• Laboratory : DCOS / Leti
  • CEA code : SL-DRT-21-0883
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novel integrated circuit topologies using innovative capacitive components on silicon

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Start date : 01/10/2021

offer n° SL-DRT-21-0814

The objective of this thesis is to assess the potentiel of hybrid silicon capacitors developed at LETI as components in novel architectures of integrated energy conversion circuits. The hybrid capacitors exhibit a combination of unique properties in terms of energy density (ionic storage of the order of 40 mJ / mm3) and frequency response (dielectric storage demonstrated up to 30 GHZ), in addition to a technological realization on 200 mm silicon wafers.

Within the framework of this project, it is proposed to design energy conversion circuits (eg. DC-DC converters)exploiting the intrinsic properties of the hybrid capacitors developed at LETI.

  • Keywords : Engineering sciences, Technological challenges, Electronics and microelectronics - Optoelectronics, Emerging materials and processes for nanotechnologies and microelectronics, DCOS, Leti
  • Laboratory : DCOS / Leti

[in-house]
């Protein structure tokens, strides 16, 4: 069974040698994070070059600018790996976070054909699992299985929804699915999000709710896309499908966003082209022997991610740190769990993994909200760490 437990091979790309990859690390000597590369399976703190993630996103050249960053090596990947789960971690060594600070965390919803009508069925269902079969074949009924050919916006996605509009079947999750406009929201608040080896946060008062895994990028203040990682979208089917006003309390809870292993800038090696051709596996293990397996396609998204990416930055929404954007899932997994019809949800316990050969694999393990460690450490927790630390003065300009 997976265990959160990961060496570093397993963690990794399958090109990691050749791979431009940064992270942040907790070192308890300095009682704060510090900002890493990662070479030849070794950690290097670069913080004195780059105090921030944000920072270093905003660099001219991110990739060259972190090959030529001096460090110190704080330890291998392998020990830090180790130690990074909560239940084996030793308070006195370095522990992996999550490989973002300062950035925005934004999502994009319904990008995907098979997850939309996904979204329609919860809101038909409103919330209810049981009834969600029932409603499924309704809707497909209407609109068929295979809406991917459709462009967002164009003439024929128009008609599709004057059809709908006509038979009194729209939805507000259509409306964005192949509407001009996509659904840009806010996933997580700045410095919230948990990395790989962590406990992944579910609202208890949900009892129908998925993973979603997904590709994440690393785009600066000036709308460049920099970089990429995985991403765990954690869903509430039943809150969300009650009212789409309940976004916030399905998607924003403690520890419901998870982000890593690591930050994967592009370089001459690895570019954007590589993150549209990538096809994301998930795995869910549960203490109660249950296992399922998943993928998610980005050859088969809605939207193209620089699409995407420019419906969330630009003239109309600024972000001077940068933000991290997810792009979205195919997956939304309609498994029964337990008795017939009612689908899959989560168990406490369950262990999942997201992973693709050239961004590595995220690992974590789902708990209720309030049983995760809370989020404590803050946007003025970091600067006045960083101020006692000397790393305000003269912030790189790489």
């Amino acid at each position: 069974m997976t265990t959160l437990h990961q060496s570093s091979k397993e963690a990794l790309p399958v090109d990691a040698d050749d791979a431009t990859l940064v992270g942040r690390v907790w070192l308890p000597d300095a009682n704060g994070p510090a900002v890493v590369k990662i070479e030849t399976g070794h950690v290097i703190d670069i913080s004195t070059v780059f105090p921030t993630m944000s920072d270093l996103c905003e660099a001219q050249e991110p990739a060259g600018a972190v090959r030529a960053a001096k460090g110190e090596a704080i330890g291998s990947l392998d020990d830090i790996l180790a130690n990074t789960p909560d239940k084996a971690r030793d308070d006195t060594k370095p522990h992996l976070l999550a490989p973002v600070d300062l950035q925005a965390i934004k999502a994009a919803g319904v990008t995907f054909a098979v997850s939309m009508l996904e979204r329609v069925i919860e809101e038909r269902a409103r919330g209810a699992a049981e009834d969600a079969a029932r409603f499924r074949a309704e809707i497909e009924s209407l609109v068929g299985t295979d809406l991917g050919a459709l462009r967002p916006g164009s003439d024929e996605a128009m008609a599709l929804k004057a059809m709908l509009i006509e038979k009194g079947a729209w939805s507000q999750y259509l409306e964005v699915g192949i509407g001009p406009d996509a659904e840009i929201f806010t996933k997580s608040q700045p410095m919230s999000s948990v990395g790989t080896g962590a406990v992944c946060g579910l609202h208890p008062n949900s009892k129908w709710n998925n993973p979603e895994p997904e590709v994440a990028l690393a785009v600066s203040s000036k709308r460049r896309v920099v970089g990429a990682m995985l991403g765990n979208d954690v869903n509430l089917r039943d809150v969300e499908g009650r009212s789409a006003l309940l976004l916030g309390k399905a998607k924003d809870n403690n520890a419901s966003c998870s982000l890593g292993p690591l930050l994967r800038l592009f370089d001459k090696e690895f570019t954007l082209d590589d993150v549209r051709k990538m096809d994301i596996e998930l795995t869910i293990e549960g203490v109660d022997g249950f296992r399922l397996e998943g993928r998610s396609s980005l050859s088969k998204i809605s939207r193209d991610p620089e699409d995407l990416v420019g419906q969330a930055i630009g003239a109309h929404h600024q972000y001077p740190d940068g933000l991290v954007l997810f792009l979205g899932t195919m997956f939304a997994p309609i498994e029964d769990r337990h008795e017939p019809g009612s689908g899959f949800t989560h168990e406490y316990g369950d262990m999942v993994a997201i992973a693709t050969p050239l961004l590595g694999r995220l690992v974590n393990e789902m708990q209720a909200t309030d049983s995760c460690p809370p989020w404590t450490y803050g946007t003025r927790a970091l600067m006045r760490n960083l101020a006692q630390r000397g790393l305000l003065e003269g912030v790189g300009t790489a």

• CEA code : SL-DRT-21-0814
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Innovative hydrogels for “minibrain-on-chip ” development to study Alzeimer’s disease

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Start date : 01/10/2021

offer n° SL-DRT-21-0633

Organ-on-chip approaches tackle the limitations of two-dimensional (2D) classic cellular cultures and animal models of neurodegenerative diseases. DRF/JACOB/SEPIA has developed “mini brains”, i.e. 3D cerebral organoids generated from iPSCs (induced pluripotent stem cells), presently cultivated using Matrigel, a commercial matrix derived from mouse tumor. The objective of the PhD thesis will be to investigate new 3D culture scaffolds, based on hyaluronic acid (HA) hydrogels presenting tunable stiffness and electrical conductivity, developed at DRT/LETI/DTBS. The cell-loaded hydrogels will additionally be formulated as bioinks for advanced printing technologies (extrusion combined with UV/visible photo-crosslinking). The expected outcome of the PhD is an improved “mini brain” model to study the development of neurodegenerative diseases, which could be applied to therapeutic strategies.

  • Keywords : Life Sciences, Technological challenges, Cellular biology, physiology and cellular imaging, Health and environment technologies, medical devices, DTBS, Leti
  • Laboratory : DTBS / Leti
  • CEA code : SL-DRT-21-0633